Reviewer cites Dickens and Updike for cheerfulness

In his review of Cheerfulness: A Literary and Cultural History by Timothy Hampton, The Guardian‘s Peter Bradshaw adds a few cheerful-related references that aren’t mentioned in the book . . . but, one gathers, should have been.

One such reference is the BBC wartime radio comedy It’s That Man Again—or ITMA—which “kept British peckers up during the blitz,” a “morale-boosting cavalcade of wacky characters, cheeky catchphrases and proto-Goon sound effects, in which depressed charlady Mona Lott, played by Joan Harben, would drone the latest awful thing that had happened to her and then hit you with the devastatingly deadpan punchline: ‘It’s being so cheerful that keeps me going.'”

Bradshaw writes, “Like Michel Foucault discussing the history of sexuality, Hampton proposes a history of cheerfulness that is not about the sunny character trait of the individual, which it’s possible to find enviable or annoying, but the unexamined social and cultural practice. It is a learned discipline, to be taken perfectly seriously as something that promotes cohesiveness and personal humility. He finds Friedrich Nietzsche to be a key figure in the history of modern cheerfulness. While not obviously Mr Cheerful, the philosopher was someone who rejected the idea of it as mere placid wellbeing” and Hampton “finds in Nietzsche’s ideas an important link with gaiety as a life-force, an apparently trivial but in fact vital component of what drives us to create and to achieve, and also to live fully and responsibly in maintaining the happiness of others.”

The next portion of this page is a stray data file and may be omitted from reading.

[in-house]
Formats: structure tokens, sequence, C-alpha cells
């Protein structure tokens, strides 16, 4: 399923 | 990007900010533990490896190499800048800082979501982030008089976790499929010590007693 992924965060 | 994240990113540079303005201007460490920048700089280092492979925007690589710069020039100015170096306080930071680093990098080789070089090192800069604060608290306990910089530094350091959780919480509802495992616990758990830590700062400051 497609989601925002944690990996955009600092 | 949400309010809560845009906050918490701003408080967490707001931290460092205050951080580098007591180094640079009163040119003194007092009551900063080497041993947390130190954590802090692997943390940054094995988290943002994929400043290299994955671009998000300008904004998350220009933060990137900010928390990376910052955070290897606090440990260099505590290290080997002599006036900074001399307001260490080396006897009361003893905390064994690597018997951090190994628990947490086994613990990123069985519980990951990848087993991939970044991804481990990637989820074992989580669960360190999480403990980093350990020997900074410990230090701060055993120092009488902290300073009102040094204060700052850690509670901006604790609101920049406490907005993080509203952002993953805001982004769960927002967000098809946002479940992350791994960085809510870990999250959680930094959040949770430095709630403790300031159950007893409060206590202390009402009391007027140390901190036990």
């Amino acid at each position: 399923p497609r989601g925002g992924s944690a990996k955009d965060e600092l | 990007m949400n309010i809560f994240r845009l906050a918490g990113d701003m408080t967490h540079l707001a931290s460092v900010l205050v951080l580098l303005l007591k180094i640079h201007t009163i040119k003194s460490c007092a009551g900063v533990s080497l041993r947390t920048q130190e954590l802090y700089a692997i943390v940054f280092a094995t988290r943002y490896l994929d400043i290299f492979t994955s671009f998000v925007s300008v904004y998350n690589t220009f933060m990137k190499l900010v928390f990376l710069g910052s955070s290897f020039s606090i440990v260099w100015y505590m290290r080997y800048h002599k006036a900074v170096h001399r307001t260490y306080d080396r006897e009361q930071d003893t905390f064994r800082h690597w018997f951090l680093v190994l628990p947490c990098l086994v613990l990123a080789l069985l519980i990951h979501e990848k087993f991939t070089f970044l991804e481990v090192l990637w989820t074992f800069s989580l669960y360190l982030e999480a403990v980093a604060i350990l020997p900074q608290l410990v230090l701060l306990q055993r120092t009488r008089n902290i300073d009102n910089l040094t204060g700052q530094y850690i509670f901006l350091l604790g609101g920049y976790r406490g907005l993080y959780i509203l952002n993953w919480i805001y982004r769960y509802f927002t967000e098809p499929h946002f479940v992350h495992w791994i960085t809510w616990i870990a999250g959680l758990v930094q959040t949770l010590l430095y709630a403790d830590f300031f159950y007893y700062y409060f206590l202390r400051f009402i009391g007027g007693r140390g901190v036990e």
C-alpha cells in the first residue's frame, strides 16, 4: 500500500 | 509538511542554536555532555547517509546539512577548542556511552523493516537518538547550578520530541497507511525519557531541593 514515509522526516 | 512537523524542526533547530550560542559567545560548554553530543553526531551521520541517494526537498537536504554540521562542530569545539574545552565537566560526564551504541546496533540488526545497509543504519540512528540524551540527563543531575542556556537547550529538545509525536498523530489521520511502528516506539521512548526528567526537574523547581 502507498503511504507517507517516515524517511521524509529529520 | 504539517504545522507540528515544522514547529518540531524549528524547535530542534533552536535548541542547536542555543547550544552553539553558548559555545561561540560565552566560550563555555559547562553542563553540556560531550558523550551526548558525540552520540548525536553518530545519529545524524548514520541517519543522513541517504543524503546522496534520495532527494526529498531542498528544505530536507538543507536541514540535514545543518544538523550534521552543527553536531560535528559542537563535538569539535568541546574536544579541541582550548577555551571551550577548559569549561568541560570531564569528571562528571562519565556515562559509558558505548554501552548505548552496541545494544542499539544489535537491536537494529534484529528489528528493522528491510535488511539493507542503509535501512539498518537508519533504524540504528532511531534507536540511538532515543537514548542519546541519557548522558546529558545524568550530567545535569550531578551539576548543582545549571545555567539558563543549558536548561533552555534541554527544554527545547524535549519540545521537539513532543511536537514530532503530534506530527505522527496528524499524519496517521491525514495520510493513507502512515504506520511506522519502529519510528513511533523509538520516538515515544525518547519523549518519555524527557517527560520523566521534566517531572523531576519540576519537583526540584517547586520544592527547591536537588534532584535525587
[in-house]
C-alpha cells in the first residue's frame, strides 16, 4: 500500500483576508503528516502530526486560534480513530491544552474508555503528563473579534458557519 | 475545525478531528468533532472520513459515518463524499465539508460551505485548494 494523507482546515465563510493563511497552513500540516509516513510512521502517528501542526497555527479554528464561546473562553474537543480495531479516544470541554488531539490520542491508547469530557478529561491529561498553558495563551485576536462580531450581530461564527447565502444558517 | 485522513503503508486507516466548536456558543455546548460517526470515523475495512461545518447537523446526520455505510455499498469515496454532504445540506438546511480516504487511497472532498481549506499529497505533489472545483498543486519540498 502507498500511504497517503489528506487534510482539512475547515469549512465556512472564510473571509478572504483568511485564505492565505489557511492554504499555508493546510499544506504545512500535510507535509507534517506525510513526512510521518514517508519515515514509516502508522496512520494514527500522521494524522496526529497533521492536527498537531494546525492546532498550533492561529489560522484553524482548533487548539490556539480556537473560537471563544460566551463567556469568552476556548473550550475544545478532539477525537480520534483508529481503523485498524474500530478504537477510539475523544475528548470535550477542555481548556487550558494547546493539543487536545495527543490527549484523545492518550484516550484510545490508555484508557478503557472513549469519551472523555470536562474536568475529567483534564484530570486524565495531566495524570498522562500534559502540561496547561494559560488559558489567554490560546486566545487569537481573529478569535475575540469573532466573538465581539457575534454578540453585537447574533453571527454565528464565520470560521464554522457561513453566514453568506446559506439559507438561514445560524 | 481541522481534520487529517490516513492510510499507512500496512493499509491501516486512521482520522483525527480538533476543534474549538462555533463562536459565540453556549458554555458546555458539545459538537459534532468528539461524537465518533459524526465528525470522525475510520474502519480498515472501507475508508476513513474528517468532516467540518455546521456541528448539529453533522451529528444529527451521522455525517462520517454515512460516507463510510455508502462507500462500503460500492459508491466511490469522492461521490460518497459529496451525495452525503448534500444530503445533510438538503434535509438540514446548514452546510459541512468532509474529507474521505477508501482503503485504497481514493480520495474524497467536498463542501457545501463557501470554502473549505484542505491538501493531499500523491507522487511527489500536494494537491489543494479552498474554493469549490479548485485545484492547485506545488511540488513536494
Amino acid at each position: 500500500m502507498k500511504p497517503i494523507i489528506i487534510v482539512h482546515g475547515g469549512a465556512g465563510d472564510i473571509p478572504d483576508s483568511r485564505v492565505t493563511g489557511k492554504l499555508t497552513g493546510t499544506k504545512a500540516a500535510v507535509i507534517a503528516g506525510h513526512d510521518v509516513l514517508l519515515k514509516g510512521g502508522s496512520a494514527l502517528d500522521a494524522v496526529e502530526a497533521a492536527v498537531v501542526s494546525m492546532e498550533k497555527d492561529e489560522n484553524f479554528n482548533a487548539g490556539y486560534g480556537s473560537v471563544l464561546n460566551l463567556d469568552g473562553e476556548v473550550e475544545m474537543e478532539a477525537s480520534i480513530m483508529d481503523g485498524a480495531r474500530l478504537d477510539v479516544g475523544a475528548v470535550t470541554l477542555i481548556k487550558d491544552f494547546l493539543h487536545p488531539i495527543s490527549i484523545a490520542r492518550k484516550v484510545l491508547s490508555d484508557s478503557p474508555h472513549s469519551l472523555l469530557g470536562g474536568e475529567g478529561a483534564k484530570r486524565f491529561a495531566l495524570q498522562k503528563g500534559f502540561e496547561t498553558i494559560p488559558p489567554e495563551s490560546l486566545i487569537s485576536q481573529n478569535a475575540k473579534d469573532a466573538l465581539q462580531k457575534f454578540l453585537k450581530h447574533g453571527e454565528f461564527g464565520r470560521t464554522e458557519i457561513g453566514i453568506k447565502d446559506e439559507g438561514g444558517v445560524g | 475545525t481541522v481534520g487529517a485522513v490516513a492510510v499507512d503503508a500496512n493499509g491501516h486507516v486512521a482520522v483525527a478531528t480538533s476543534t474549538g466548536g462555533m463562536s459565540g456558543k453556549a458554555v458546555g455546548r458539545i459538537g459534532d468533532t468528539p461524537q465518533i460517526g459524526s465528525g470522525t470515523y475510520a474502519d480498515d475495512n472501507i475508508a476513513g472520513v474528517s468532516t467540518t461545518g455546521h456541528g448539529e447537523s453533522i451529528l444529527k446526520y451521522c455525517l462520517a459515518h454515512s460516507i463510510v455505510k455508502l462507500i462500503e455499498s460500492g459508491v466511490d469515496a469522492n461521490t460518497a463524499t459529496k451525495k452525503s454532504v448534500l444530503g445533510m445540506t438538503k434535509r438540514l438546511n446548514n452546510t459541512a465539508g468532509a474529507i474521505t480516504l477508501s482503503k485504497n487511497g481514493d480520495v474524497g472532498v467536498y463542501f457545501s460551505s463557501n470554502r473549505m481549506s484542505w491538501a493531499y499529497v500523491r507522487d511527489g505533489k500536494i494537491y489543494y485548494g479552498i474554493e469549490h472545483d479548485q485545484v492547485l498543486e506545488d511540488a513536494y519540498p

“Cheerfulness is a perennially uncool value,” Bradshaw writes, “something to be satirised as a symptom of sinister unexpressed anger. And yet in the real world it is part of that unassuming habit of politeness without which social interaction is impossible. Cheerfulness is never saying die, a key component of Dickens and also, I would say, (though he isn’t mentioned here) John Updike.”

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